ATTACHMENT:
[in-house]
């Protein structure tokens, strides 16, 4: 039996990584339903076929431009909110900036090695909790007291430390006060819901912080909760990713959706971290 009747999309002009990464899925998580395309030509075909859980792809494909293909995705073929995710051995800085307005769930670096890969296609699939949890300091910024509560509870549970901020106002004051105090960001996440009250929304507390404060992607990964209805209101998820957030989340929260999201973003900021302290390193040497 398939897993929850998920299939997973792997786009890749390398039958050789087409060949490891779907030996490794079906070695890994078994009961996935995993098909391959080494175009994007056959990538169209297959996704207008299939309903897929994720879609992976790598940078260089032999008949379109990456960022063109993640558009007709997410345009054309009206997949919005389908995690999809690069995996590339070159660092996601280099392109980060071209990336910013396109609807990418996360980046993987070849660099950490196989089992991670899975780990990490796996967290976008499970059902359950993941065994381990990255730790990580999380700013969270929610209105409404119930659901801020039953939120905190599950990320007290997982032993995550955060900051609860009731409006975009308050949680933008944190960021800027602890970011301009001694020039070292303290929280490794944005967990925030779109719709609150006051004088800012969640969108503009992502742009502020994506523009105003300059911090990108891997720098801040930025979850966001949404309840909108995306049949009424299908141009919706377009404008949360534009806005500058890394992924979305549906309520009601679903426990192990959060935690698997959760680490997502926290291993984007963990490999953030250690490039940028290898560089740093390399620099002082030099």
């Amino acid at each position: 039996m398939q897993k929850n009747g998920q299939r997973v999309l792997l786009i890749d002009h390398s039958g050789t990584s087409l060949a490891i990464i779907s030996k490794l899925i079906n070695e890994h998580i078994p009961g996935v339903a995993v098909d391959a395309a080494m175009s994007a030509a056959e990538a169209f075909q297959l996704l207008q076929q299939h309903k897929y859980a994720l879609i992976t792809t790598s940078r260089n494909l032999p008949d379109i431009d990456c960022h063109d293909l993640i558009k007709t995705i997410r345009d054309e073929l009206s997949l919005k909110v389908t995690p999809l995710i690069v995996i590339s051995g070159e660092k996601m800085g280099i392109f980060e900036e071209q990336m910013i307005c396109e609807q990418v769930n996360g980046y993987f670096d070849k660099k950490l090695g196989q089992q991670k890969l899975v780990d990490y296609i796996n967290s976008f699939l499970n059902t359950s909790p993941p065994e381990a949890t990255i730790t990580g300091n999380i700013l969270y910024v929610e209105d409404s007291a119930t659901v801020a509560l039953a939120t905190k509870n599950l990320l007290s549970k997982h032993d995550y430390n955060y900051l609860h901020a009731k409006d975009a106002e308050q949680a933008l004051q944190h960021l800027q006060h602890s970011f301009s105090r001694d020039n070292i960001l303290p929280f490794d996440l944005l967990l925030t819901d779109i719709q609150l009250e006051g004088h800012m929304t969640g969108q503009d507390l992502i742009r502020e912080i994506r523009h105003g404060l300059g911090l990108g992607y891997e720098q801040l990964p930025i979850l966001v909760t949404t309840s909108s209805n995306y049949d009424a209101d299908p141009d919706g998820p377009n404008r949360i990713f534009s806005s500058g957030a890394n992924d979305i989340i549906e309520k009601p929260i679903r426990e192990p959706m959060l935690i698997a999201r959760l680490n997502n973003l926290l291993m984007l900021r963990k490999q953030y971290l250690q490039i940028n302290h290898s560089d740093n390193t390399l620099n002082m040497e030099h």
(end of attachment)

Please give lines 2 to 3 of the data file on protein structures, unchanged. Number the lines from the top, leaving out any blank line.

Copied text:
């Protein structure tokens, strides 16, 4: 039996990584339903076929431009909110900036090695909790007291430390006060819901912080909760990713959706971290 009747999309002009990464899925998580395309030509075909859980792809494909293909995705073929995710051995800085307005769930670096890969296609699939949890300091910024509560509870549970901020106002004051105090960001996440009250929304507390404060992607990964209805209101998820957030989340929260999201973003900021302290390193040497 398939897993929850998920299939997973792997786009890749390398039958050789087409060949490891779907030996490794079906070695890994078994009961996935995993098909391959080494175009994007056959990538169209297959996704207008299939309903897929994720879609992976790598940078260089032999008949379109990456960022063109993640558009007709997410345009054309009206997949919005389908995690999809690069995996590339070159660092996601280099392109980060071209990336910013396109609807990418996360980046993987070849660099950490196989089992991670899975780990990490796996967290976008499970059902359950993941065994381990990255730790990580999380700013969270929610209105409404119930659901801020039953939120905190599950990320007290997982032993995550955060900051609860009731409006975009308050949680933008944190960021800027602890970011301009001694020039070292303290929280490794944005967990925030779109719709609150006051004088800012969640969108503009992502742009502020994506523009105003300059911090990108891997720098801040930025979850966001949404309840909108995306049949009424299908141009919706377009404008949360534009806005500058890394992924979305549906309520009601679903426990192990959060935690698997959760680490997502926290291993984007963990490999953030250690490039940028290898560089740093390399620099002082030099």
């Amino acid at each position: 039996m398939q897993k929850n009747g998920q299939r997973v999309l792997l786009i890749d002009h390398s039958g050789t990584s087409l060949a490891i990464i779907s030996k490794l899925i079906n070695e890994h998580i078994p009961g996935v339903a995993v098909d391959a395309a080494m175009s994007a030509a056959e990538a169209f075909q297959l996704l207008q076929q299939h309903k897929y859980a994720l879609i992976t792809t790598s940078r260089n494909l032999p008949d379109i431009d990456c960022h063109d293909l993640i558009k007709t995705i997410r345009d054309e073929l009206s997949l919005k909110v389908t995690p999809l995710i690069v995996i590339s051995g070159e660092k996601m800085g280099i392109f980060e900036e071209q990336m910013i307005c396109e609807q990418v769930n996360g980046y993987f670096d070849k660099k950490l090695g196989q089992q991670k890969l899975v780990d990490y296609i796996n967290s976008f699939l499970n059902t359950s909790p993941p065994e381990a949890t990255i730790t990580g300091n999380i700013l969270y910024v929610e209105d409404s007291a119930t659901v801020a509560l039953a939120t905190k509870n599950l990320l007290s549970k997982h032993d995550y430390n955060y900051l609860h901020a009731k409006d975009a106002e308050q949680a933008l004051q944190h960021l800027q006060h602890s970011f301009s105090r001694d020039n070292i960001l303290p929280f490794d996440l944005l967990l925030t819901d779109i719709q609150l009250e006051g004088h800012m929304t969640g969108q503009d507390l992502i742009r502020e912080i994506r523009h105003g404060l300059g911090l990108g992607y891997e720098q801040l990964p930025i979850l966001v909760t949404t309840s909108s209805n995306y049949d009424a209101d299908p141009d919706g998820p377009n404008r949360i990713f534009s806005s500058g957030a890394n992924d979305i989340i549906e309520k009601p929260i679903r426990e192990p959706m959060l935690i698997a999201r959760l680490n997502n973003l926290l291993m984007l900021r963990k490999q953030y971290l250690q490039i940028n302290h290898s560089d740093n390193t390399l620099n002082m040497e030099h």